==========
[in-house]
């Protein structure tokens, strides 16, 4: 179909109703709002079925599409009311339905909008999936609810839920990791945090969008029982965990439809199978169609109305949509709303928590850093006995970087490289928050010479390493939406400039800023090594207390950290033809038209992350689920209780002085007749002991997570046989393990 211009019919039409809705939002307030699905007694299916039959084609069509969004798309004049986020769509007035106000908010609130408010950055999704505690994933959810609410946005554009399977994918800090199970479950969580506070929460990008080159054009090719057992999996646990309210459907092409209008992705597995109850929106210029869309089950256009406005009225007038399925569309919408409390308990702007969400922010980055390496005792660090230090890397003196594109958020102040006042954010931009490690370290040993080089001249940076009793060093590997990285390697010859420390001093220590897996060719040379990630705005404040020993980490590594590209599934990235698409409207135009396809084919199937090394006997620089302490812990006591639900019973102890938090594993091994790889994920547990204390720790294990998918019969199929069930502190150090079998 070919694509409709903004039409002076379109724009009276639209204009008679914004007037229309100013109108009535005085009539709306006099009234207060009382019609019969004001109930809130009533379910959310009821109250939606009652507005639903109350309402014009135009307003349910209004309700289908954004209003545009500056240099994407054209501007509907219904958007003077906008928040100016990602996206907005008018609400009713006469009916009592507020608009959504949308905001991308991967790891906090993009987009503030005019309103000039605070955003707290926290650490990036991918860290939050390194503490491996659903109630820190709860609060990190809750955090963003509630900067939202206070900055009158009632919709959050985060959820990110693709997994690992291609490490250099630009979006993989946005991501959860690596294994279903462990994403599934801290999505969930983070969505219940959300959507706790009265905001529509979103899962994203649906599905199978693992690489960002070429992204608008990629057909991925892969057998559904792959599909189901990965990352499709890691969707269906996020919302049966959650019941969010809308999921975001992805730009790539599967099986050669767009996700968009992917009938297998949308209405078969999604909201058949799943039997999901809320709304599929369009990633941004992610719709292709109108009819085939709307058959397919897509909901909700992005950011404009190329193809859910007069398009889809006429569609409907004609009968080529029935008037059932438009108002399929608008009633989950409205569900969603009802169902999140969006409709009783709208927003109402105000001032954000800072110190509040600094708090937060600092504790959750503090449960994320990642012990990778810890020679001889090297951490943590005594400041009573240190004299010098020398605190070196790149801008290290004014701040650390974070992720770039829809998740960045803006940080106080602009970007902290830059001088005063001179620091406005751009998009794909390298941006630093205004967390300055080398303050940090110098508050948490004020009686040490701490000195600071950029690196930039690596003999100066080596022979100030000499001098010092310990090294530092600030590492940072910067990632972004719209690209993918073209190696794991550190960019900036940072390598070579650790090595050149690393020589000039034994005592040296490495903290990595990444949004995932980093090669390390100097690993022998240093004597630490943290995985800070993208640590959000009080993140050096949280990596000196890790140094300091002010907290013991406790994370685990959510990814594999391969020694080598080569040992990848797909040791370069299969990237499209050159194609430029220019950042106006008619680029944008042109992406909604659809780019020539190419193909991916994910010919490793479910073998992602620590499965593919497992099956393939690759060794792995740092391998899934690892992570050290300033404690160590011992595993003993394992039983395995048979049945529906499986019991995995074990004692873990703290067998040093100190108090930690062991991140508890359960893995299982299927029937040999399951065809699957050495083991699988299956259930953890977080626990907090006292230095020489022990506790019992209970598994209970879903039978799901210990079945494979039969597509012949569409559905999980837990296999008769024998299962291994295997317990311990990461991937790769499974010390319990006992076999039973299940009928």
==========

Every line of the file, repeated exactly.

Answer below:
[in-house]
């Protein structure tokens, strides 16, 4: 179909109703709002079925599409009311339905909008999936609810839920990791945090969008029982965990439809199978169609109305949509709303928590850093006995970087490289928050010479390493939406400039800023090594207390950290033809038209992350689920209780002085007749002991997570046989393990 211009019919039409809705939002307030699905007694299916039959084609069509969004798309004049986020769509007035106000908010609130408010950055999704505690994933959810609410946005554009399977994918800090199970479950969580506070929460990008080159054009090719057992999996646990309210459907092409209008992705597995109850929106210029869309089950256009406005009225007038399925569309919408409390308990702007969400922010980055390496005792660090230090890397003196594109958020102040006042954010931009490690370290040993080089001249940076009793060093590997990285390697010859420390001093220590897996060719040379990630705005404040020993980490590594590209599934990235698409409207135009396809084919199937090394006997620089302490812990006591639900019973102890938090594993091994790889994920547990204390720790294990998918019969199929069930502190150090079998 070919694509409709903004039409002076379109724009009276639209204009008679914004007037229309100013109108009535005085009539709306006099009234207060009382019609019969004001109930809130009533379910959310009821109250939606009652507005639903109350309402014009135009307003349910209004309700289908954004209003545009500056240099994407054209501007509907219904958007003077906008928040100016990602996206907005008018609400009713006469009916009592507020608009959504949308905001991308991967790891906090993009987009503030005019309103000039605070955003707290926290650490990036991918860290939050390194503490491996659903109630820190709860609060990190809750955090963003509630900067939202206070900055009158009632919709959050985060959820990110693709997994690992291609490490250099630009979006993989946005991501959860690596294994279903462990994403599934801290999505969930983070969505219940959300959507706790009265905001529509979103899962994203649906599905199978693992690489960002070429992204608008990629057909991925892969057998559904792959599909189901990965990352499709890691969707269906996020919302049966959650019941969010809308999921975001992805730009790539599967099986050669767009996700968009992917009938297998949308209405078969999604909201058949799943039997999901809320709304599929369009990633941004992610719709292709109108009819085939709307058959397919897509909901909700992005950011404009190329193809859910007069398009889809006429569609409907004609009968080529029935008037059932438009108002399929608008009633989950409205569900969603009802169902999140969006409709009783709208927003109402105000001032954000800072110190509040600094708090937060600092504790959750503090449960994320990642012990990778810890020679001889090297951490943590005594400041009573240190004299010098020398605190070196790149801008290290004014701040650390974070992720770039829809998740960045803006940080106080602009970007902290830059001088005063001179620091406005751009998009794909390298941006630093205004967390300055080398303050940090110098508050948490004020009686040490701490000195600071950029690196930039690596003999100066080596022979100030000499001098010092310990090294530092600030590492940072910067990632972004719209690209993918073209190696794991550190960019900036940072390598070579650790090595050149690393020589000039034994005592040296490495903290990595990444949004995932980093090669390390100097690993022998240093004597630490943290995985800070993208640590959000009080993140050096949280990596000196890790140094300091002010907290013991406790994370685990959510990814594999391969020694080598080569040992990848797909040791370069299969990237499209050159194609430029220019950042106006008619680029944008042109992406909604659809780019020539190419193909991916994910010919490793479910073998992602620590499965593919497992099956393939690759060794792995740092391998899934690892992570050290300033404690160590011992595993003993394992039983395995048979049945529906499986019991995995074990004692873990703290067998040093100190108090930690062991991140508890359960893995299982299927029937040999399951065809699957050495083991699988299956259930953890977080626990907090006292230095020489022990506790019992209970598994209970879903039978799901210990079945494979039969597509012949569409559905999980837990296999008769024998299962291994295997317990311990990461991937790769499974010390319990006992076999039973299940009928």